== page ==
Junior, alumnus earn Rotary Ambassadorial Scholarships
Robert John “R.J.” May III, a 2009 graduate of the University of South Carolina, and J. Emrys McMahon, a USC junior, have been awarded Rotary International Ambassadorial Academic Year Scholarships.
Robert John “R.J.” May III
J. Emrys McMahon
Sponsored by Rotary District 7770, May and McMahon will study abroad in the 2011-12 academic year and serve as ambassadors for Rotary, USC, South Carolina and the United States.
May, who majored in political science and criminal justice, plans to pursue a master’s in international security and diplomacy in Tel Aviv. As a student at USC, May was a McKissick scholar and a member of Phi Beta Kappa. While working full time, he participated in intramural sports, academic honor societies and the College Republicans. He earned the Benjamin A. Gillman Scholarship and the William Jefferson Clinton Scholarship for study in Dubai, United Arab Emirates. While abroad, he visited 21 countries in South Asia, the Middle East and Eastern Europe.
Most recently, he was grassroots director in U.S. Rep. Joe Wilson’s 2010 re-election campaign. May said “he has chosen to study in Tel Aviv because “an understanding of Middle Eastern cultures, both Arabic and Israeli, is a precursor of peace for the region”. Also it is imperative that the United States strengthen ties with our strongest ally in the region.
May is the son of Karen and Robert J. “Bobby” May of Newport News, Va., and is a graduate of Menchville High School in Newport News.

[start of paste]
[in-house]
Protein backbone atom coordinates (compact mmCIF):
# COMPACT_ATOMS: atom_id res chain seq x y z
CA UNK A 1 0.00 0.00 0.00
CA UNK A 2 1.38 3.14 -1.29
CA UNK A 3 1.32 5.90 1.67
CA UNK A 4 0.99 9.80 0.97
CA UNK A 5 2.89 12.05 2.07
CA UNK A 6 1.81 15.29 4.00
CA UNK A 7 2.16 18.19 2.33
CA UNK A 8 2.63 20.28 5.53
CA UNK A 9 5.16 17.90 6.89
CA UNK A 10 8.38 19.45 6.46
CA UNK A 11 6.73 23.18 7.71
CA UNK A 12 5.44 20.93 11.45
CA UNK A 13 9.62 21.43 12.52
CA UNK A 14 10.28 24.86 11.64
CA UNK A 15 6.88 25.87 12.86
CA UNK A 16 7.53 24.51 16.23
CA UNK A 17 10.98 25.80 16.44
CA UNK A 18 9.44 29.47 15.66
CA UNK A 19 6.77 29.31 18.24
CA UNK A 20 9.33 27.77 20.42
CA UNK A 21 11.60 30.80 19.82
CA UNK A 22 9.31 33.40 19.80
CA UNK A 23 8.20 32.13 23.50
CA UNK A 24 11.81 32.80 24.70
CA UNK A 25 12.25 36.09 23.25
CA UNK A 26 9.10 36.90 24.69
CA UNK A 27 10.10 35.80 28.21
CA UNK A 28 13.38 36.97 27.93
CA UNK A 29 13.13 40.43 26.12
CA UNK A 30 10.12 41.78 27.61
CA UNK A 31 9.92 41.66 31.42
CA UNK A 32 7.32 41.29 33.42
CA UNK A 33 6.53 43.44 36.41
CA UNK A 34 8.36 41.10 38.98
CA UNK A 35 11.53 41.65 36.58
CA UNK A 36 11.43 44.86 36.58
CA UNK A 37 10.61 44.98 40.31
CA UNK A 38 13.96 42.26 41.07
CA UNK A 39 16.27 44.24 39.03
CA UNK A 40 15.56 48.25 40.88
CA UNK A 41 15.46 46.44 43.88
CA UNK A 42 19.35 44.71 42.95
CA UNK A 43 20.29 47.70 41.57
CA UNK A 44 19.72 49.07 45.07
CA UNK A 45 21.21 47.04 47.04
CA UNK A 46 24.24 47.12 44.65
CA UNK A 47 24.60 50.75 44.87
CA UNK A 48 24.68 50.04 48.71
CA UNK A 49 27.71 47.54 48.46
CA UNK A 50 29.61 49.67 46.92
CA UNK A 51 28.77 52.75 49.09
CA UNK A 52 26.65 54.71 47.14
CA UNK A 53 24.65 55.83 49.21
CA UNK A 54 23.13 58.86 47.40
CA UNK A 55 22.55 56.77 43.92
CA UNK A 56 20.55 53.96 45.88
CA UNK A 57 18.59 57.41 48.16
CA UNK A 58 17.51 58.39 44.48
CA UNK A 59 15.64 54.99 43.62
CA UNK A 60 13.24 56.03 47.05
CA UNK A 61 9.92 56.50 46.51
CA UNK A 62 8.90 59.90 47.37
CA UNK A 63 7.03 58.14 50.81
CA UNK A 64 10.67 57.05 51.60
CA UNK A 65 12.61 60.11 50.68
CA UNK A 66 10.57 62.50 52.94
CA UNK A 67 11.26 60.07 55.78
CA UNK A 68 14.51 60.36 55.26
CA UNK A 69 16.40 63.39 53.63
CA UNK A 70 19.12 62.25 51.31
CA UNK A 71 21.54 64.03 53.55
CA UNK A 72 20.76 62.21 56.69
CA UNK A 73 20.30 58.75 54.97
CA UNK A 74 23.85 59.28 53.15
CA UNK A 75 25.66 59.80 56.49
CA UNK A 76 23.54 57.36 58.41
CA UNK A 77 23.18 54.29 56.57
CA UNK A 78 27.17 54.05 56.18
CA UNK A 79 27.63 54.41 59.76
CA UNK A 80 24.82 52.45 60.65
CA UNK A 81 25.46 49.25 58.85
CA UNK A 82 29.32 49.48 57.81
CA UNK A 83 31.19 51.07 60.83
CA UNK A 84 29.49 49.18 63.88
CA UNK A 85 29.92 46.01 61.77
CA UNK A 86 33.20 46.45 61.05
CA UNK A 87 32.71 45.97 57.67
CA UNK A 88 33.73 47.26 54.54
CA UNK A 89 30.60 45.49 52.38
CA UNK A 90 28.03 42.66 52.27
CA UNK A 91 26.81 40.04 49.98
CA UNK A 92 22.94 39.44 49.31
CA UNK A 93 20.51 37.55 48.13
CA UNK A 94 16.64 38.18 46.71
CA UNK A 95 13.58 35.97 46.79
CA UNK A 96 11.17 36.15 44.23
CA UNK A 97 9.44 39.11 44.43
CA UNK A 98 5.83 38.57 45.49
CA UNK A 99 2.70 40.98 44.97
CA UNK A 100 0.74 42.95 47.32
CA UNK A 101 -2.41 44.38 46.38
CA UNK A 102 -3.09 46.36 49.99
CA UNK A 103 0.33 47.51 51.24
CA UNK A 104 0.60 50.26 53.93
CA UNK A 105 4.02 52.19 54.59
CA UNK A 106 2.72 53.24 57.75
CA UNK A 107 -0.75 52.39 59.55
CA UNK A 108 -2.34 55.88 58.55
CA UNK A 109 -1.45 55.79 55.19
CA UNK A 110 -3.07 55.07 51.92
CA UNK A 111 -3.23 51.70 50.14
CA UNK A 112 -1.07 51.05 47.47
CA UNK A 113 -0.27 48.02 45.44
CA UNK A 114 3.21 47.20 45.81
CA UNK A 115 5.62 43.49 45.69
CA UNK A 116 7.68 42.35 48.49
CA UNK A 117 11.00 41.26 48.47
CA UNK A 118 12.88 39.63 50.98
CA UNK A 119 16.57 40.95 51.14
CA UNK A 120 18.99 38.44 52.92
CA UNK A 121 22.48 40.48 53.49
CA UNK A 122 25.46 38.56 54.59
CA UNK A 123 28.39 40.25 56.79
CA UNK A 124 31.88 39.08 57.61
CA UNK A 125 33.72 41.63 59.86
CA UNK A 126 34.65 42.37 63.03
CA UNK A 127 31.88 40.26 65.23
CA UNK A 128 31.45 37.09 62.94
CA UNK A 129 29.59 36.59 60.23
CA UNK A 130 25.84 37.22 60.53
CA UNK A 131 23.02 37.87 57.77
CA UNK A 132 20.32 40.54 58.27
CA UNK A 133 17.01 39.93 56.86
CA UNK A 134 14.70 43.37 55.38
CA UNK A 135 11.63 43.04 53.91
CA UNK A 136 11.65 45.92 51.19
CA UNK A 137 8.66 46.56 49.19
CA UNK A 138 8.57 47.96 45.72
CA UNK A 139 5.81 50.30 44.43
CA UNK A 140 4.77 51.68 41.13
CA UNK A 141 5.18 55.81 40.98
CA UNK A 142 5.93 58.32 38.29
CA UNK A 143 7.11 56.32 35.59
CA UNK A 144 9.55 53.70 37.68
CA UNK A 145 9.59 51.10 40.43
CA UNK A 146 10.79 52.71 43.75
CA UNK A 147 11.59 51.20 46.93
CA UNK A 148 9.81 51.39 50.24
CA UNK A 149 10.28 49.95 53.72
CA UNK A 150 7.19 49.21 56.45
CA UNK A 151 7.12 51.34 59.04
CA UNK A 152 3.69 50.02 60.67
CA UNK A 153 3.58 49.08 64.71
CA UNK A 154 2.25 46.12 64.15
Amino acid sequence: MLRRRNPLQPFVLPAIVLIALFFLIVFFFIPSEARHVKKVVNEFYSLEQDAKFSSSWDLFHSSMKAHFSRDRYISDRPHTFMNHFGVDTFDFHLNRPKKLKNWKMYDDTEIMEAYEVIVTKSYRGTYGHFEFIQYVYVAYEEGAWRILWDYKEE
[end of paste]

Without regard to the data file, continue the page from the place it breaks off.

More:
McMahon is majoring in chemical engineering and plans to study at the Indian Institute of Technology in Kanpur, India. He is the son of Alice Oakes McMahon of Pawleys Island and James McMahon of Brookside, Utah. A graduate of the South Carolina Governor’s School for Science and Math, where he had a close friend from India, McMahon says learning about India “really opened my eyes to the country’s potential as an international leader in science and engineering.”
He is the recipient of a Lieber Scholarship and a Magellan Scholarship and is a member of Sigma Phi Epsilon fraternity. He has worked closely with Dr. John Van Zee’s fuel-cell group, conducting research on alternative-energy sources. McMahon says he is eager to learn about the Indian educational system and that nation’s approach to energy and environmental engineering.
“As India’s technology develops, it has the opportunity to grow in such a way that provides a solid foundation for an alternative-energy economy,” he said.
McMahon says he also hopes to work with Indian elementary- or middle-school students and teach them environmental responsibility.
May’s and McMahon’s selection brings the university’s total of Rotary scholars to 81 since the 1994 establishment of the Office of Fellowships and Scholar Programs (OFSP), which helps students prepare for national fellowship competitions. To learn more about such competitions and view a complete list of the university’s Rotary scholars, visit www.sc.edu/ofsp.
Rotary is the world’s largest privately funded international scholarship program whose scholars further international understanding and friendly relations among people of different countries and geographical areas by encouraging individual diplomacy. Academic-year scholarships, valued at $27,000, provide nine months of study abroad and encourage recipients to engage in community service.